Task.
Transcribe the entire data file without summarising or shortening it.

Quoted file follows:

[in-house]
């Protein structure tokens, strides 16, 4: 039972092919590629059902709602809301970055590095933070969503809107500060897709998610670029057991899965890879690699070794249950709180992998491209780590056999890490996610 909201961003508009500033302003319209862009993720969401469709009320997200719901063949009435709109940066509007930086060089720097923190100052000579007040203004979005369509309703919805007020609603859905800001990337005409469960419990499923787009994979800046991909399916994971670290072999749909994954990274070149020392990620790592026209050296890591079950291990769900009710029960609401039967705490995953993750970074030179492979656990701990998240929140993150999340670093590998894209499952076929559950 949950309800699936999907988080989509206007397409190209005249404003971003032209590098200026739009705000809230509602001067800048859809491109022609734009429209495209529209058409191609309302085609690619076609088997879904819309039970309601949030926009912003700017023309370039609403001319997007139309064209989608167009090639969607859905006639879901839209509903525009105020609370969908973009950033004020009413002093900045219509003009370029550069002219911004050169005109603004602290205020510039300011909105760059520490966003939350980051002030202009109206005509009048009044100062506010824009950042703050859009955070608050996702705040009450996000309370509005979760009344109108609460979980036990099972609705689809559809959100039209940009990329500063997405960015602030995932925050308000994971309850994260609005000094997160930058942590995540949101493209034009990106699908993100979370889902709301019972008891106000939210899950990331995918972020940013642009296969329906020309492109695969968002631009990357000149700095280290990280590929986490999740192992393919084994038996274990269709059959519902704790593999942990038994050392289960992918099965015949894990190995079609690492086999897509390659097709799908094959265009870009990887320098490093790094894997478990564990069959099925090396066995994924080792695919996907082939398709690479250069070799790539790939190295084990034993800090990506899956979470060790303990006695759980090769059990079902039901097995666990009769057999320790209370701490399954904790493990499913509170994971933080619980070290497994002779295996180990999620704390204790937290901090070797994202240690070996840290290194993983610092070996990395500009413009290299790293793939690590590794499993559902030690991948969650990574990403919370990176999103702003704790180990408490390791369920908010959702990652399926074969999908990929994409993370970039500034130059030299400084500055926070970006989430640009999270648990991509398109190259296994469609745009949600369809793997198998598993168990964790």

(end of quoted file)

[in-house]
């Protein structure tokens, strides 16, 4: 039972092919590629059902709602809301970055590095933070969503809107500060897709998610670029057991899965890879690699070794249950709180992998491209780590056999890490996610 909201961003508009500033302003319209862009993720969401469709009320997200719901063949009435709109940066509007930086060089720097923190100052000579007040203004979005369509309703919805007020609603859905800001990337005409469960419990499923787009994979800046991909399916994971670290072999749909994954990274070149020392990620790592026209050296890591079950291990769900009710029960609401039967705490995953993750970074030179492979656990701990998240929140993150999340670093590998894209499952076929559950 949950309800699936999907988080989509206007397409190209005249404003971003032209590098200026739009705000809230509602001067800048859809491109022609734009429209495209529209058409191609309302085609690619076609088997879904819309039970309601949030926009912003700017023309370039609403001319997007139309064209989608167009090639969607859905006639879901839209509903525009105020609370969908973009950033004020009413002093900045219509003009370029550069002219911004050169005109603004602290205020510039300011909105760059520490966003939350980051002030202009109206005509009048009044100062506010824009950042703050859009955070608050996702705040009450996000309370509005979760009344109108609460979980036990099972609705689809559809959100039209940009990329500063997405960015602030995932925050308000994971309850994260609005000094997160930058942590995540949101493209034009990106699908993100979370889902709301019972008891106000939210899950990331995918972020940013642009296969329906020309492109695969968002631009990357000149700095280290990280590929986490999740192992393919084994038996274990269709059959519902704790593999942990038994050392289960992918099965015949894990190995079609690492086999897509390659097709799908094959265009870009990887320098490093790094894997478990564990069959099925090396066995994924080792695919996907082939398709690479250069070799790539790939190295084990034993800090990506899956979470060790303990006695759980090769059990079902039901097995666990009769057999320790209370701490399954904790493990499913509170994971933080619980070290497994002779295996180990999620704390204790937290901090070797994202240690070996840290290194993983610092070996990395500009413009290299790293793939690590590794499993559902030690991948969650990574990403919370990176999103702003704790180990408490390791369920908010959702990652399926074969999908990929994409993370970039500034130059030299400084500055926070970006989430640009999270648990991509398109190259296994469609745009949600369809793997198998598993168990964790």